Thursday 23 May 2024
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Victoria Centre flats could get ‘Oxford-style’ waste collections

More Nottingham people took part in a consultation over significant changes to bins and waste collection than a poll over the future of the former Broadmarsh Centre.

Nottingham City Council held a public consultation, which ended in December, to determine how waste will be collected in future as it seeks to become carbon neutral by 2028.

The authority says it needs a new strategy because of Government targets to increase the amount of waste recycled in England to 65 per cent while keeping waste that ends up in landfill below 10 per cent.

While Nottingham currently only sends around eight per cent of its collected waste to landfill, the council says its recycling rates need to be improved.

The city’s recycling rate in 2019 was 27 per cent, however by October 2022, it had fallen to 23.9 per cent.

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In the consultation, residents were asked to choose between two different methods of waste collection: ‘twin stream’ and ‘multi-stream’.

More than 3,600 people responded and the results came back almost 50/50.

Twin stream means residents will get a container for food waste, collected every week, as well as a container for paper and card and a bin for their remaining recycling including glass, plastic and cartons.

These will be collected fortnightly.

Multi-stream will mean residents will get multiple containers for food waste, paper and card, as well as separate containers for each recycling material such as glass and plastic.

This method will require a new type of bin lorry and waste would be collected weekly.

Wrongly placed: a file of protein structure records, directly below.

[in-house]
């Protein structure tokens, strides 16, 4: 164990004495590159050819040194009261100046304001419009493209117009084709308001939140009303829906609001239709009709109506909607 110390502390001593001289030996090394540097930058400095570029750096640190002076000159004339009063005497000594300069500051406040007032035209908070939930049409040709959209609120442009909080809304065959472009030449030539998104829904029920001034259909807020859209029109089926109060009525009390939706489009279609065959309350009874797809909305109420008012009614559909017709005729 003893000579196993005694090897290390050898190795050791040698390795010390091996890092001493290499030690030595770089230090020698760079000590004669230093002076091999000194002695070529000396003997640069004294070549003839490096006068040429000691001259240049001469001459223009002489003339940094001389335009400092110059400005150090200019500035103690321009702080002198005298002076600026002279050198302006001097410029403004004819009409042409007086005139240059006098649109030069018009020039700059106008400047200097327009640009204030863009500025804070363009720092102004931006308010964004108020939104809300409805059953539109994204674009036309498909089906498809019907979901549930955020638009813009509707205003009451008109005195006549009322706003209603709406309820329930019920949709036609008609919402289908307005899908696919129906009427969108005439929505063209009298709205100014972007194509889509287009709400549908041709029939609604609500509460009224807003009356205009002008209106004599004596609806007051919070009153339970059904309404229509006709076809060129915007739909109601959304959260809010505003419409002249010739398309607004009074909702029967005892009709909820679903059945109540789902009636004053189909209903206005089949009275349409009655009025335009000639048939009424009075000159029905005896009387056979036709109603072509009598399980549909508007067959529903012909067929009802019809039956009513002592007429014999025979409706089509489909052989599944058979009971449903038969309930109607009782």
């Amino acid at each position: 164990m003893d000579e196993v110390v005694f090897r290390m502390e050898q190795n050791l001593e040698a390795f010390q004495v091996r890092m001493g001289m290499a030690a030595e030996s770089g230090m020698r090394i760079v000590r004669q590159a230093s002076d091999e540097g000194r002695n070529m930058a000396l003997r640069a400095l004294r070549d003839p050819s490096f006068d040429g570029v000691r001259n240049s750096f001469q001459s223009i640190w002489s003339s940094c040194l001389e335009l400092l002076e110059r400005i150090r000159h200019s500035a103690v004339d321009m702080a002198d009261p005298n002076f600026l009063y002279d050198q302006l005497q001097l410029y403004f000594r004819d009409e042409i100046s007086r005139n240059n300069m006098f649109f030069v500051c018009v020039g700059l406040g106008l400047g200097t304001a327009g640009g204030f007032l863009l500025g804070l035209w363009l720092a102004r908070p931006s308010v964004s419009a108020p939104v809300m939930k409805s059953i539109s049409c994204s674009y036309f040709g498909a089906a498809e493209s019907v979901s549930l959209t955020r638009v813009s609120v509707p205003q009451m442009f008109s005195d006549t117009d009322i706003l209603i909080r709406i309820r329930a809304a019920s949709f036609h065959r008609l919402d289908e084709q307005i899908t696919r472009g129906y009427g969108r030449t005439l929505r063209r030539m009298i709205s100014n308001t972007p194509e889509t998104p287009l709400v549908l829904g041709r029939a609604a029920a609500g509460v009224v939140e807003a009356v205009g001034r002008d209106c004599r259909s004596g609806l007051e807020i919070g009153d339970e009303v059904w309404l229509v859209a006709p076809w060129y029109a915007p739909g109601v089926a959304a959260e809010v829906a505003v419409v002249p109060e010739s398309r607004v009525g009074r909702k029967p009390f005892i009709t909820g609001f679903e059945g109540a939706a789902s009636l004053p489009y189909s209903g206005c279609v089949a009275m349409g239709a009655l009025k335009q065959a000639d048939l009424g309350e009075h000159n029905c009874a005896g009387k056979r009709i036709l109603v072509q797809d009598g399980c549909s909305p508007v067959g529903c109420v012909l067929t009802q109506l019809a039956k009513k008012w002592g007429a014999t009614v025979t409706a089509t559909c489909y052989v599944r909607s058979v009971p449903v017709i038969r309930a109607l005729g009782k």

More than 30 per cent of waste collected in Nottingham’s green bins is food waste and so a separate food waste container would be provided in both cases.

General waste bin sizes would therefore be reduced as a result.

During a scrutiny committee meeting on February 8, councillors were informed a total of 3,646 responses were submitted.

“We’ve had this fantastic response rate,” Wayne Bexton, the Director of Environment and Sustainability, said.

“So to put it into perspective the Broadmarsh Big Conversation got just over 3,000 responses, so we’ve had more than that, which I think is really good.”

In the responses, 37 per cent of respondents said they would prefer multi-stream, while 38 per cent said they would most benefit from twin-stream.

A further 16 per cent said they had no preference.

When asked if people could manage with a smaller general bin, around 45 per cent said they could.

Concerns were however raised over the lack of any significant response from different groups, including students, people living with disabilities and members of minority ethnic communities.

“It won’t be a one-size fits all and we need to learn from different communities and different areas what will be best for them,” said Cllr Sally Longford (Lab), who is responsible for environment, energy and waste.

Cllr Longford said a food waste collection trial will take place in March.

It will be a similar scheme to one trialled in 2007, before being axed as part of budget cuts at the time.

Mr Bexton added: “I would reiterate really the strategy, as other authorities have done, will be setting the direction for the organisation and it will be on that journey we will come up maybe with the specifics in different areas.

“That will give us the opportunity to build on the fantastic response in individual communities to understand what’s going to work for them and how best that is going to be implemented over a period of time.

“It is going to be a long process.”

Concerns had been raised, before the consultation went out to the public, about residents in smaller properties, such as flats, who may not have enough room to store multiple smaller bins.

Alvin Henry, Head of Service at the council, addressed the concerns and said a “bespoke” waste collection strategy will be developed for the Victoria Centre flats, for example.

He added: “In terms of flats we are developing some different approaches to flats, mainly the Victoria Centre flats.

“We are keen to study Oxford, which has a high percentage of flats but a good percentage who are recycling.

“We plan to go to Oxford and potentially mirror some of theirs.”

The strategy is expected to go forward for executive members’ approval in March.

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